Prenatal micronutrients improve function in offspring

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Giving folic acid and iron supplements to pregnant women in areas where the community diet may be low in iron increases intellectual and motor function in their children, according to a recent study.

 

Giving folic acid and iron supplements to pregnant women in areas where the community diet may be low in iron increases intellectual and motor function in their children, according to a recent study.

Researchers from Johns Hopkins University, Baltimore, evaluated intellectual and motor function in 676 children, 7 to 9 years of age, born to rural Nepalese women who had participated in a community-based, double-blind, randomized, controlled trial of prenatal micronutrient supplementation. From early pregnancy through 3 months postpartum, the women had received vitamin A alone or in combination with iron/folic acid, iron/folic acid/zinc, or iron/folic acid/zinc plus 11 other micronutrients.

“Aspects of intellectual functioning, including working memory, inhibitory control, and fine motor functioning, among offspring were positively associated with prenatal iron/folic acid supplementation in an area where iron deficiency is prevalent,” writes lead author Parul Christian, DrPH.

The difference across outcomes between the children of women who received iron/folic supplementation and those whose mothers received only vitamin A was significant (Bonferroni-adjusted P<.001). Children of women in the iron/folic acid group had a mean score of 51.7 on the Universal Nonverbal Intelligence Test, compared with 48.2 for children of the control group, with an adjusted mean difference of 2.38 (95% Confidence Interval, 0.06-4.70; P=.04).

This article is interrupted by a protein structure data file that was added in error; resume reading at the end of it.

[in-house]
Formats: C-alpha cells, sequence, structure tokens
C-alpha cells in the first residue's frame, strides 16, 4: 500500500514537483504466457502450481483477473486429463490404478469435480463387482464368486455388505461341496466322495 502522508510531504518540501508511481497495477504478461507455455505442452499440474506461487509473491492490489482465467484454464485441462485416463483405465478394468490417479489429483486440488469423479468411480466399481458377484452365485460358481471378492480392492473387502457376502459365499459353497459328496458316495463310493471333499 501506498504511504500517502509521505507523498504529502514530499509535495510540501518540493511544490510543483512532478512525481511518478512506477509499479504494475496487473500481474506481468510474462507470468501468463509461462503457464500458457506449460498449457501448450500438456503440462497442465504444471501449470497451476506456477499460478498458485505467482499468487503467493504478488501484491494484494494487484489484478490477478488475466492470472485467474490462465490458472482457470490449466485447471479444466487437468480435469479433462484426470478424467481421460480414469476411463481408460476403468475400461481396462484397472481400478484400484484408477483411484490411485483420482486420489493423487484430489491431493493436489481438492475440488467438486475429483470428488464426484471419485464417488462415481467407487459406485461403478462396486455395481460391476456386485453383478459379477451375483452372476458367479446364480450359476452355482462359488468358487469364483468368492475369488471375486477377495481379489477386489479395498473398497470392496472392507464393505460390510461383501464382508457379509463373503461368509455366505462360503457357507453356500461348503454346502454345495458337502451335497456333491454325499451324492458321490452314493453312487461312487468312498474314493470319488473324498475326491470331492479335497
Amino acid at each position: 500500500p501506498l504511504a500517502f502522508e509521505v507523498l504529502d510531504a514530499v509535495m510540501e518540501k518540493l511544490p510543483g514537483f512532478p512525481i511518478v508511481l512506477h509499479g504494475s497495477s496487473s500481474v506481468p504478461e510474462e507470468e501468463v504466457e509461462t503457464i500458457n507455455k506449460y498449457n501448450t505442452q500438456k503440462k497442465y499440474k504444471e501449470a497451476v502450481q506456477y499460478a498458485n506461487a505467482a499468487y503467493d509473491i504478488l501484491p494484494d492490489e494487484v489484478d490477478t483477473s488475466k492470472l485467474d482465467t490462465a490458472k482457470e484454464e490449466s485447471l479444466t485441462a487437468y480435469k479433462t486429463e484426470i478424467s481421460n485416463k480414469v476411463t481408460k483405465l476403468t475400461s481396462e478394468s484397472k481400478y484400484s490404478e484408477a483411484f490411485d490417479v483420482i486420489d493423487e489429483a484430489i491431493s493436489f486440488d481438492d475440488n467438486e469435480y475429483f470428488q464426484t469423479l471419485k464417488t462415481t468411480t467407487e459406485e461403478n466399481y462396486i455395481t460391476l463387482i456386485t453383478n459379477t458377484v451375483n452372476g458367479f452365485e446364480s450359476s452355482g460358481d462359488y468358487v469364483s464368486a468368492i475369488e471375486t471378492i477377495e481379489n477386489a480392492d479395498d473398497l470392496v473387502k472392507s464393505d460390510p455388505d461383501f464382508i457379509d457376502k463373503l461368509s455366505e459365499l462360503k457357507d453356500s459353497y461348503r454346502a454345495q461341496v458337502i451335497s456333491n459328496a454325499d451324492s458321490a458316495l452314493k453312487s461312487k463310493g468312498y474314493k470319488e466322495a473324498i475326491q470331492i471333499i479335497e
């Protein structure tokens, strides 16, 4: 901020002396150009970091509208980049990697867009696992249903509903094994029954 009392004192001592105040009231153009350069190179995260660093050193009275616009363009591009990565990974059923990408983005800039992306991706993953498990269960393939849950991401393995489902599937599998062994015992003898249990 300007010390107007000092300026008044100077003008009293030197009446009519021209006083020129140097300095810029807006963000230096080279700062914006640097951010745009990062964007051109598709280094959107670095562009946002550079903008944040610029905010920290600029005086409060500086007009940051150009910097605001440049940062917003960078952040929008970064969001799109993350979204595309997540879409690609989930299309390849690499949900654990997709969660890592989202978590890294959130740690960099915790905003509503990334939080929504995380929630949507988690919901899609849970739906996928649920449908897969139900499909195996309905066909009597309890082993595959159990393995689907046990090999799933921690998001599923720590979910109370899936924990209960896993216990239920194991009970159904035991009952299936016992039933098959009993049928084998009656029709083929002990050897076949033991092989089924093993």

The iron/folic acid group also scored higher than controls on executive function (measured by the go/no go test, Stroop test, and backward digit span) and motor function (assessed by the Movement Assessment Battery for Children and the finger-tapping test).

No significant differences in outcomes were found between the other supplementation groups and controls in any of the measures.

The study was published in JAMA 2010;304(24):2716-2723.

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